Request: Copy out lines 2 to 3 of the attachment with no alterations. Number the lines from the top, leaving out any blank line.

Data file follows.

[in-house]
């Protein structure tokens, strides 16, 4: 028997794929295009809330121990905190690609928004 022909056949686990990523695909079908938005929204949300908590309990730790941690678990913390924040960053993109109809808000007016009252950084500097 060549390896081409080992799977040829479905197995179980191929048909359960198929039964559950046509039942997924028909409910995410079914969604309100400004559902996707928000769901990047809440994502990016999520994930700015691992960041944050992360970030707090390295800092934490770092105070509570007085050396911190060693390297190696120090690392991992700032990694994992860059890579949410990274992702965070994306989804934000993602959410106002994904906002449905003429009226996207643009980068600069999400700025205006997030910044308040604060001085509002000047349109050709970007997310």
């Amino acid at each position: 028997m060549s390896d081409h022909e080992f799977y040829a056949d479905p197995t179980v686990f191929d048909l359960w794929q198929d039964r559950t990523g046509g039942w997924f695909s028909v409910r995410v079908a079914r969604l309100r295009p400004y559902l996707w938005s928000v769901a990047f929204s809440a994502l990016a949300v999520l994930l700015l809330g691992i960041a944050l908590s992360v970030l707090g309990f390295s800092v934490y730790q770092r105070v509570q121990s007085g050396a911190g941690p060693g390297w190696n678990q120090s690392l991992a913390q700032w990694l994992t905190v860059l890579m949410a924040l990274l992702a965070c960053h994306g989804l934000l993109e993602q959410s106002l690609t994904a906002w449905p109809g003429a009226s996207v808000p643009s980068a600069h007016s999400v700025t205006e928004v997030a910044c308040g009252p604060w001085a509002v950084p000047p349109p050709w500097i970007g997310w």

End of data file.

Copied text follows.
């Protein structure tokens, strides 16, 4: 028997794929295009809330121990905190690609928004 022909056949686990990523695909079908938005929204949300908590309990730790941690678990913390924040960053993109109809808000007016009252950084500097 060549390896081409080992799977040829479905197995179980191929048909359960198929039964559950046509039942997924028909409910995410079914969604309100400004559902996707928000769901990047809440994502990016999520994930700015691992960041944050992360970030707090390295800092934490770092105070509570007085050396911190060693390297190696120090690392991992700032990694994992860059890579949410990274992702965070994306989804934000993602959410106002994904906002449905003429009226996207643009980068600069999400700025205006997030910044308040604060001085509002000047349109050709970007997310």
């Amino acid at each position: 028997m060549s390896d081409h022909e080992f799977y040829a056949d479905p197995t179980v686990f191929d048909l359960w794929q198929d039964r559950t990523g046509g039942w997924f695909s028909v409910r995410v079908a079914r969604l309100r295009p400004y559902l996707w938005s928000v769901a990047f929204s809440a994502l990016a949300v999520l994930l700015l809330g691992i960041a944050l908590s992360v970030l707090g309990f390295s800092v934490y730790q770092r105070v509570q121990s007085g050396a911190g941690p060693g390297w190696n678990q120090s690392l991992a913390q700032w990694l994992t905190v860059l890579m949410a924040l990274l992702a965070c960053h994306g989804l934000l993109e993602q959410s106002l690609t994904a906002w449905p109809g003429a009226s996207v808000p643009s980068a600069h007016s999400v700025t205006e928004v997030a910044c308040g009252p604060w001085a509002v950084p000047p349109p050709w500097i970007g997310w």